2. Collaborate. Create multi-functional, multi-skilled teams that include personnel from all relevant functions, including marketing communications, investor relations, product design/development, brand strategy, financial planning and analysis, and corporate responsibility.

In closing, I quote a recent letter to the Editor of the New York Times by Aliza Wasserman. She points out another field of siloes, special interests, which should come under the sustainability banner. (We have created a taxonomy for sustainability as part of our earthsayers.tv project)

“The story that is waiting to be told is the one that unites these issues (health care, climate change and economic crisis) as symptoms of our decades’ long failure to create moderate, forward-thinking systems that are built on concepts of sustainability and prevention.” ALIZA R. WASSERMAN, Cambridge, Mass, July 30, 2009

The professional class, “siloed” and often issues focused, has a chance to bring about the right stuff, quick enough, if the keynote is advocacy and collaboration, and I would maintain, the key initiative is sustainability as both a business and lifestyle strategy. It can’t be business as usual.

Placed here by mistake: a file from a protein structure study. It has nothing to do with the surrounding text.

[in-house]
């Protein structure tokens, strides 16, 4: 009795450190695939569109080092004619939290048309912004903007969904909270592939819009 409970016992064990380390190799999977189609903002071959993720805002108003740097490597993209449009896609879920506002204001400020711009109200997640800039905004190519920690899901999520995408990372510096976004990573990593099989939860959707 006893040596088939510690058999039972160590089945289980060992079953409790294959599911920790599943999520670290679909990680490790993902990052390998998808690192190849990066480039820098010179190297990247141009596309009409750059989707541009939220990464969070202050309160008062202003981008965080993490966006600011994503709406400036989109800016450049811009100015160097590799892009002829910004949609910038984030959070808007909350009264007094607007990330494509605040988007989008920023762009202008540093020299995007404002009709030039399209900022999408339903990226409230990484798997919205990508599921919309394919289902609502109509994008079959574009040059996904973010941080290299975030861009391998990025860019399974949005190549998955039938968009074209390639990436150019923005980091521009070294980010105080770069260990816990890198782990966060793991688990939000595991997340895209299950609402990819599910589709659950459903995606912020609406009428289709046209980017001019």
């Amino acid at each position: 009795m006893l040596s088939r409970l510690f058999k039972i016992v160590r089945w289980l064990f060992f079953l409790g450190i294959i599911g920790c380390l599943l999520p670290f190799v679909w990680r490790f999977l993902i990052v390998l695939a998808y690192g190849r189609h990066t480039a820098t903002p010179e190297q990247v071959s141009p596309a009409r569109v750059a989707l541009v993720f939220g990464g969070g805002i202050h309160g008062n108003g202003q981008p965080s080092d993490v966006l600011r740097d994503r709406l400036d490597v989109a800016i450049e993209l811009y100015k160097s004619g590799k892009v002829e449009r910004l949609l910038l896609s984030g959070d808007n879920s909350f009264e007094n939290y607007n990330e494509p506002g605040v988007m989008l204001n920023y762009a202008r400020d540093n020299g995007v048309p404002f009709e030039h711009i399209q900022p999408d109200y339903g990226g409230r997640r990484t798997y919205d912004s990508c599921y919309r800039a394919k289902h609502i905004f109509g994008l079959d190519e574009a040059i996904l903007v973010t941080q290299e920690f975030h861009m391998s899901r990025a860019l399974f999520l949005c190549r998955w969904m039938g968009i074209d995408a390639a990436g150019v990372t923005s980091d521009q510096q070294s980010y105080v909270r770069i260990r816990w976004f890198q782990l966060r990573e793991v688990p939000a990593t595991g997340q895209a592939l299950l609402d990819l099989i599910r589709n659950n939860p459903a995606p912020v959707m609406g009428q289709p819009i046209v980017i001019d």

The reports referenced here are on my whitepaper library.

Resistance from the Marketing Industry

Let them eat cake

If you wish you could reconcile your need to advance your marketing career with your need to make a personal contribution to a happier, healthier future, then the report, Let them Eat Cake, by the WWF-UK could provide the bridge you are looking for. I highly recommend reading this report.

Why call out marketing? The authors argue “the marketing function is at the heart of the sustainability debate, because it is the interface between the forces of production and consumption.”

I will be calling out sections of this report in future blogs, starting with the  six “myths” that have further strengthened resistance from the marketing industry. The report points out that a new perspective is required if recent advances in thinking are to become the new paradigm.

The report is available online by searching on the title, Let Them Eat Cake, or you may download it from my public library of reports. Either way, please give this report a read, and soon.